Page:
The are valuable tools. However, they can often fail to give us a deep understanding of a brand. This is because they lack the participation piece, which can be tougher, but also leads to the most individual observation.

There are 5 simple tools that anthropologists use in Participant Observation that are helpful to web designers and each can be used alone or as a group.

1. Direct Observation.

This means getting out and interacting directly with a brand. In any way that you can, experience your client’s product first-hand.

  • Eat the food!
  • Drink the drink!
  • Wear the Suit!

2. Informal Interviews

Get your clients talking about themselves in a casual environment.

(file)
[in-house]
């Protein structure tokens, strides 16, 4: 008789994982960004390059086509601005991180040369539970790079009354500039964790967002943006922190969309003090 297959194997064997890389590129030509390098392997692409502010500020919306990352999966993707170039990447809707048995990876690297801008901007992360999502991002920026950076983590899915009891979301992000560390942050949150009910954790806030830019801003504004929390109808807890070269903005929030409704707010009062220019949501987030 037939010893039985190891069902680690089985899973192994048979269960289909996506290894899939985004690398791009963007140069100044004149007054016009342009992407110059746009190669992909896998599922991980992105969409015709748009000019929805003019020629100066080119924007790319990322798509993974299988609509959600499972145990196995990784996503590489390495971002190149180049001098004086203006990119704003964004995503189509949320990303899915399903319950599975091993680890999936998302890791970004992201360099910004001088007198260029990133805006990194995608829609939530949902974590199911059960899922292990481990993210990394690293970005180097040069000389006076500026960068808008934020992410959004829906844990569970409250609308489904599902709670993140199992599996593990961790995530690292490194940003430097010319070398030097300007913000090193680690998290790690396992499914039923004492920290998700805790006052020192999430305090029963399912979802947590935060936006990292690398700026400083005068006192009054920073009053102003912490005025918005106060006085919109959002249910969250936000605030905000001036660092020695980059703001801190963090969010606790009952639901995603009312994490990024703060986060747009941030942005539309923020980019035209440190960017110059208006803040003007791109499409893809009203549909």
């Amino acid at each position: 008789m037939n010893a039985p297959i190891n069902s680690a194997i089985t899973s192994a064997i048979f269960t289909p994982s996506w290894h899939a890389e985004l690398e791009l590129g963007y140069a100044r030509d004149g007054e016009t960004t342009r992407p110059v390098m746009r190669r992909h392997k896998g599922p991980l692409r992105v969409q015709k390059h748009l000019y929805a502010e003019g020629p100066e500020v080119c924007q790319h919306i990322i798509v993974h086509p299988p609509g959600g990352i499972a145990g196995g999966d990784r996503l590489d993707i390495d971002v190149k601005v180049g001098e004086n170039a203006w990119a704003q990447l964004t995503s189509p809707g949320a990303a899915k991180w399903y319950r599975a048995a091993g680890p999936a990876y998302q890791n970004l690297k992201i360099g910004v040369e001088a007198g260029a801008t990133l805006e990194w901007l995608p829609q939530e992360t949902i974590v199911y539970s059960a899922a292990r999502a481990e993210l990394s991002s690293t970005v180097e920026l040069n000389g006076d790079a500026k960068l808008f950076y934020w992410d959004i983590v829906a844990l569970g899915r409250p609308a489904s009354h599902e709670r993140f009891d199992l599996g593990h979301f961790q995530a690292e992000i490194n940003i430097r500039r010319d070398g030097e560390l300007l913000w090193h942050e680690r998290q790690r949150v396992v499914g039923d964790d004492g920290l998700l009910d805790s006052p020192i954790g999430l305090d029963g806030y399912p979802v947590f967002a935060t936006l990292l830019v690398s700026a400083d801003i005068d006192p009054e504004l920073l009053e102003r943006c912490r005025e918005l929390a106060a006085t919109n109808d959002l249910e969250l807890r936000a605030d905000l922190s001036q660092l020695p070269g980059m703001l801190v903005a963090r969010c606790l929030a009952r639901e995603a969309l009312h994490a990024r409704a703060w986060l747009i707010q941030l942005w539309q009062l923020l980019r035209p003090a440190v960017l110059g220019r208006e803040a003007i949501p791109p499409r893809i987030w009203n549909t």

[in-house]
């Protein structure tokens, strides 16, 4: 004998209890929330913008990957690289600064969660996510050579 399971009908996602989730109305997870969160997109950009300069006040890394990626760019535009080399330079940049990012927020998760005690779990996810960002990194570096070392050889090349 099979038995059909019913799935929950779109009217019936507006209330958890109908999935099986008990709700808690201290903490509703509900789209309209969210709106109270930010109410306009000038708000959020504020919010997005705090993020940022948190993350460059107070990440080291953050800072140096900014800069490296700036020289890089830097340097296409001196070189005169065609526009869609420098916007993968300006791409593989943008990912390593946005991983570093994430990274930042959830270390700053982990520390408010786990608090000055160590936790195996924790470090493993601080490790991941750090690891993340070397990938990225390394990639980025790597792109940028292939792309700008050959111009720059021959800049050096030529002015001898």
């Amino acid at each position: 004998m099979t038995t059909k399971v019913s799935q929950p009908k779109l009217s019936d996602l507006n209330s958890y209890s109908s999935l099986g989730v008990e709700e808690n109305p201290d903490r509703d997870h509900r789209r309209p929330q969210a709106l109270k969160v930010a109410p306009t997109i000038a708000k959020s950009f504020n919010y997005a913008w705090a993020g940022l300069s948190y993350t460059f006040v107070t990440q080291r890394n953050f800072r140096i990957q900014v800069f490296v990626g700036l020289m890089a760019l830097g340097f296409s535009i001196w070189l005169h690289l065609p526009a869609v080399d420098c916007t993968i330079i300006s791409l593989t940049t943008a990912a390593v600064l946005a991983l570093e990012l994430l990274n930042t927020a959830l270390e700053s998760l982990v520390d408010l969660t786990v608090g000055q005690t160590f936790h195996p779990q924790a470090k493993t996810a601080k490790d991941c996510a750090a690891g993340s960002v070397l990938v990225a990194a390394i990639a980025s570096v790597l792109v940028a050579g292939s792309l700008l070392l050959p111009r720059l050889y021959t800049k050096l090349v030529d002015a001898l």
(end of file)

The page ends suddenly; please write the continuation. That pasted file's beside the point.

• Grab Lunch (better yet, grab drinks)
  • Interview them for a blog post
  • Start a podcast

3. Participate in Group Life

Spend time in your client’s environment.

  • Get out to their spaces
  • Participate in their rituals
  • Celebrate their wins

4. Life Histories

Find out how your client is talking about themselves (and how others are talking about them) in the public sphere.

  • Listen to how they talk about themselves in public
  • Read their print material
  • Read press and reviews

5. Self Analysis

Think about what you’ve learned from getting to know your client and their brand.

  • What did you do to interact with the brand?
  • How did you feel about the brand?
  • Why would you be a fan of this brand or product?

Picky Bars: Proof is in the Pudding

Finally, I’d like to share one of our more recent WooCommerce based redesigns. When we first encountered Picky Bars, they had a website that was a strong translation of their packaging with realistic photos of their bars. This was a site built to sell power bars. And, it was hobbling along fairly well. They even had a good start to a monthly subscription service called the Picky Club.